The Babadook

The Babadook is a 2014 Australian supernatural psychological horror film written and directed by Jennifer Kent in her directorial debut,and produced by Kristina Ceyton and Kristian Molière. The film stars Essie Davis, Noah Wiseman, Daniel Henshall, Hayley McElhinney, Barbara West, and Ben Winspear. It is based on the 2005 short film Monster, also written and directed by Kent.

Amelia is a still grieving widow with a 6 year old son named Samuel, who is slightly troubled.  Her late husband, Oskar, was killed in a car accident that occurred as he drove Amelia to the hospital during her labour. Samuel starts to begin to show erractic behaviour like insomnia and claiming to see a monster against which he builds inventive weapons. An exhaused Amelia, who works in an institute that takes care of elderly people, gets upset when the school confiscates one of Sam’s weapons, a crossbow type thing. One night, Sam asks his mother to read a pop-up storybook called Mister Babadook. It describes the titular monster, the Babadook, a tall pale-faced humanoid in a top hat with taloned fingers who torments its victims after they become aware of its existence. Amelia is disturbed by the book and its mysterious appearance, while Sam becomes convinced that the Babadook is real. Sam’s persistence about the Babadook leads Amelia to often have sleepless nights as she tries to comfort him.

Soon after, strange events occur: doors open and close mysteriously by themselves, strange sounds are heard and Amelia finds glass shards in her food. She attributes the events to Sam’s behaviour, but he blames the Babadook. Amelia rips up the book and disposes of it. At her birthday party, Sam’s cousin Ruby bullies Sam for not having a father, in response to which he pushes her out of her tree house and breaks her nose in two places. Amelia’s sister Claire admits she cannot bear Sam to which Amelia takes great offence. On the drive home, Sam has another vision of the Babadook and suffers a febrile seizure, after which Amelia makes a successful plea for sedatives to a pediatrician. The next morning the Babadook book appears at her door reassembled and new words taunt her.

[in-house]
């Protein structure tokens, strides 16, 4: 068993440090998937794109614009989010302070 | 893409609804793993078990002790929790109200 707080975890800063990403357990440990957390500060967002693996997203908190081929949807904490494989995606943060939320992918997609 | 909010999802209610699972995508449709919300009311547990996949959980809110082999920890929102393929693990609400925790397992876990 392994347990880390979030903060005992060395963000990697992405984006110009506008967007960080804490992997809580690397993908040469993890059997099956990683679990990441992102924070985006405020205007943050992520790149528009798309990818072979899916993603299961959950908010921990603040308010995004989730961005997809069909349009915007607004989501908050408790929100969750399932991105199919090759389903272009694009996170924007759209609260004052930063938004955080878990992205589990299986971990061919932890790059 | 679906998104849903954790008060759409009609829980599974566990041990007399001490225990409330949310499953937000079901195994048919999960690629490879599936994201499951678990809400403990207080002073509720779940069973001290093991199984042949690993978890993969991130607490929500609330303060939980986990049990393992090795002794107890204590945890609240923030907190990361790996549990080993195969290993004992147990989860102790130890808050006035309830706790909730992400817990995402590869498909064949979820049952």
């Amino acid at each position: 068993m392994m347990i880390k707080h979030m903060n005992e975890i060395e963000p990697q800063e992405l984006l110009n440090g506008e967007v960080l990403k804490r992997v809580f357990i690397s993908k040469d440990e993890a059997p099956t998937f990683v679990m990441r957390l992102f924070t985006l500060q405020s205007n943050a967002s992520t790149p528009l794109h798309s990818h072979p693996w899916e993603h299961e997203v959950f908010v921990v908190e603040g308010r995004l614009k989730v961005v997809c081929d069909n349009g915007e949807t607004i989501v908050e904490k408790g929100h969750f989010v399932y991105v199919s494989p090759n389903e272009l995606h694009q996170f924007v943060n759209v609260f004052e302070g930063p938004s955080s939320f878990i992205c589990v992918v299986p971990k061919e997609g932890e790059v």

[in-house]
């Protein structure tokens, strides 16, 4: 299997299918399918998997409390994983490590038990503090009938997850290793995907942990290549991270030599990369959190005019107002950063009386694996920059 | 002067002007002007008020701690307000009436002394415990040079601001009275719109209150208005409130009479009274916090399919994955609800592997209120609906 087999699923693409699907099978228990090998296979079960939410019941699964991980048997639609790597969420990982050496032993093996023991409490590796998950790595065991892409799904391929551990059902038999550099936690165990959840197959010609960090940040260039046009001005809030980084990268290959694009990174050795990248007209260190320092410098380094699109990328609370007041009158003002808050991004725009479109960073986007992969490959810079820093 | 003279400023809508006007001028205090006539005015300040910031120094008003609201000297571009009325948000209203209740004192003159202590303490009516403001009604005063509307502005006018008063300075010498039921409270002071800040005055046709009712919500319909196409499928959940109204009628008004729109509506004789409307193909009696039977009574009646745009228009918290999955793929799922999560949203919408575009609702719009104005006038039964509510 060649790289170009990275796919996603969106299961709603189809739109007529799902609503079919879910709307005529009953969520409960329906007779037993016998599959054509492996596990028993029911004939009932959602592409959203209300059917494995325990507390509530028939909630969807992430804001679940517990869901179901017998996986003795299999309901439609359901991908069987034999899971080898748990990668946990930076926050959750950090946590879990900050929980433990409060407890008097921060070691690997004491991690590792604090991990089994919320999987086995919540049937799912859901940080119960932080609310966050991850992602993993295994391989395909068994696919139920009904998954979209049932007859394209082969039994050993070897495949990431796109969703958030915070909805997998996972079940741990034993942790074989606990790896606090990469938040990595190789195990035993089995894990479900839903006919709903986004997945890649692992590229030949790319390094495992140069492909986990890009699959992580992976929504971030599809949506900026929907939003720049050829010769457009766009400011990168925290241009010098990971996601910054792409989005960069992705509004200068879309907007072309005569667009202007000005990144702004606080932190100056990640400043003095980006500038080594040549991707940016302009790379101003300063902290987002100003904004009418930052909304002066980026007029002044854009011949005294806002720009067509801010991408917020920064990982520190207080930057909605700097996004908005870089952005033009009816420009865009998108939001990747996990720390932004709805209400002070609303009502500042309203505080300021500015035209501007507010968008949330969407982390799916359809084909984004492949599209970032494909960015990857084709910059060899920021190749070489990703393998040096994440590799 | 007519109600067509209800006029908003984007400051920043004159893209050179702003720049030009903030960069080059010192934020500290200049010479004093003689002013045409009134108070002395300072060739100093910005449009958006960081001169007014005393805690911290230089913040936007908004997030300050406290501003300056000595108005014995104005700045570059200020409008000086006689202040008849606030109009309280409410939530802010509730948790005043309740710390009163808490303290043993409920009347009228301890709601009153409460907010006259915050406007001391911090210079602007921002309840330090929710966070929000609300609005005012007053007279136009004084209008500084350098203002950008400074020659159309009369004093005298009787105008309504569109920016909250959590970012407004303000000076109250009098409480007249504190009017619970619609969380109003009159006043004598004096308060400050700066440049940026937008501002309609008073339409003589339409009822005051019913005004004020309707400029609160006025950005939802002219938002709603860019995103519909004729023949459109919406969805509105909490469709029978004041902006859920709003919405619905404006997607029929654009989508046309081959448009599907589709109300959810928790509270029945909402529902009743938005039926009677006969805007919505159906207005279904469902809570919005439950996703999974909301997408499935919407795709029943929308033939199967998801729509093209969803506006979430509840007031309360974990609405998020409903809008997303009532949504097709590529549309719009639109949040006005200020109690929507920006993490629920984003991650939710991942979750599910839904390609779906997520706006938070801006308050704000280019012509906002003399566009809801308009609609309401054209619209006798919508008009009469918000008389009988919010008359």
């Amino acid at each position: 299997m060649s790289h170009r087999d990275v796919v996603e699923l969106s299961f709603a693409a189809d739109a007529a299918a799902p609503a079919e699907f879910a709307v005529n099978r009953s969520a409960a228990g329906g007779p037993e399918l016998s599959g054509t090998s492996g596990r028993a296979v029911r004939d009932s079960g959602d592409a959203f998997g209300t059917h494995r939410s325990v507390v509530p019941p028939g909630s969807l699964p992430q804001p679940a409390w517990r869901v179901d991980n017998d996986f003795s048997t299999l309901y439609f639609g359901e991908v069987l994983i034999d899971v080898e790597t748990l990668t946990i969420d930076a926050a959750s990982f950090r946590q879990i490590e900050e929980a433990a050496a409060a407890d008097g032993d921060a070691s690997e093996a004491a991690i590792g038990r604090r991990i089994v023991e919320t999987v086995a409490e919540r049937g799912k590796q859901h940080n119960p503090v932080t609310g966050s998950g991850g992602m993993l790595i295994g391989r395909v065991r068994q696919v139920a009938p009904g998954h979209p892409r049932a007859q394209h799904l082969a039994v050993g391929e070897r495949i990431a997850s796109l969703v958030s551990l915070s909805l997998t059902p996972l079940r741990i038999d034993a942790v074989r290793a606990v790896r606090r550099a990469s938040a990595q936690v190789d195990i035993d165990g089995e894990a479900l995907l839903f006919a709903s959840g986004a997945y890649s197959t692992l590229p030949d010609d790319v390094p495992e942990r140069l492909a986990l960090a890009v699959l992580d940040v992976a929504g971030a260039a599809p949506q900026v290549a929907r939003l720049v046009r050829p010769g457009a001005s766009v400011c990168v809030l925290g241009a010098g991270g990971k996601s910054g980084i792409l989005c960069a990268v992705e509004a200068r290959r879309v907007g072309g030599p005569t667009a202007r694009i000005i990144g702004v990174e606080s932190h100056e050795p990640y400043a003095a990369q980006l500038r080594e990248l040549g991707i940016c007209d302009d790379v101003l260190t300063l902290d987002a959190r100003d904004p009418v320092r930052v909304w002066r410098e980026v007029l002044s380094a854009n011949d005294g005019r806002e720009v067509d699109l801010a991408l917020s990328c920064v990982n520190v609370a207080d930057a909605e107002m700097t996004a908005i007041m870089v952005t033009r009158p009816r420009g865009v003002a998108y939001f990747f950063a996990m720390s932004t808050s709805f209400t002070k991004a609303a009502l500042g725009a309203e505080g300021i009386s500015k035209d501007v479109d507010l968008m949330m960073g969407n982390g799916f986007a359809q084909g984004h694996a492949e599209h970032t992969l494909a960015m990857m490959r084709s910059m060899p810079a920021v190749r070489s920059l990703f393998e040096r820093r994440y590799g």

The words and images imply that she will kill their dog and Sam by breaking their necks before killing herself. Terrified, Amelia burns the book and runs to the police after a disturbing phone call. However, Amelia has no proof of the stalking, and when she then sees the Babadook’s suit hung up behind the front desk, she leaves. Amelia starts to become more isolated and shut-in, being more impatient, shouting at Samuel for ‘disobeying’ her constantly, and having frequent visions of the Babadook once again. Her mental state slowly decays further and she exhibits erratic and violent behaviour, including severing the phone line with a knife and brandishing it aggressively at Sam seemingly without realising. This mental decline culminates in several disturbing hallucinations, most of which involve the violent murder of Sam with herself as the willing perpetrator.

She then sees a vision of her dead husband and is happy initially until it asks her to bring the boy to him. Babadook then chases her and finally possess her and Amelia goes to get Sam but he evades her and uses his weapons against her, knocking her out and then tying her. hen she tries to strangle him, he lovingly caresses her face, causing her to throw up an inky black substance, an action which seemingly expels the Babadook. Amelia saves Sam and after another vision of her husband’s death, she furiously confronts the entity which is forced to retreat to the basement. She locks it in there and soon she and Sam recovers and begins life again. Amelia is attentive and caring toward him, encouraging him with the weapons he makes and being impressed at Sam’s magic tricks.

As they movie ends they gather earthworms in a bowl and Amelia takes them to the basement, where the Babadook resides. She places the bowl on the floor for the Babadook to eat. However, as the beast tries to attack her, Amelia calms it down, and it retreats to the corner taking the earthworms along with it. Amelia returns to the yard to celebrate Sam’s birthday.

The film’s theme is basically grief, not grieving and mourning fully and repressing it so much that it takes a dark form inside of you. The film is slow to build and I even found it a bit boring for about 30 minutes, plus the kid really is annoying for most of the duration but the last 30 minutes or so is quite intense. 7 outta 10!

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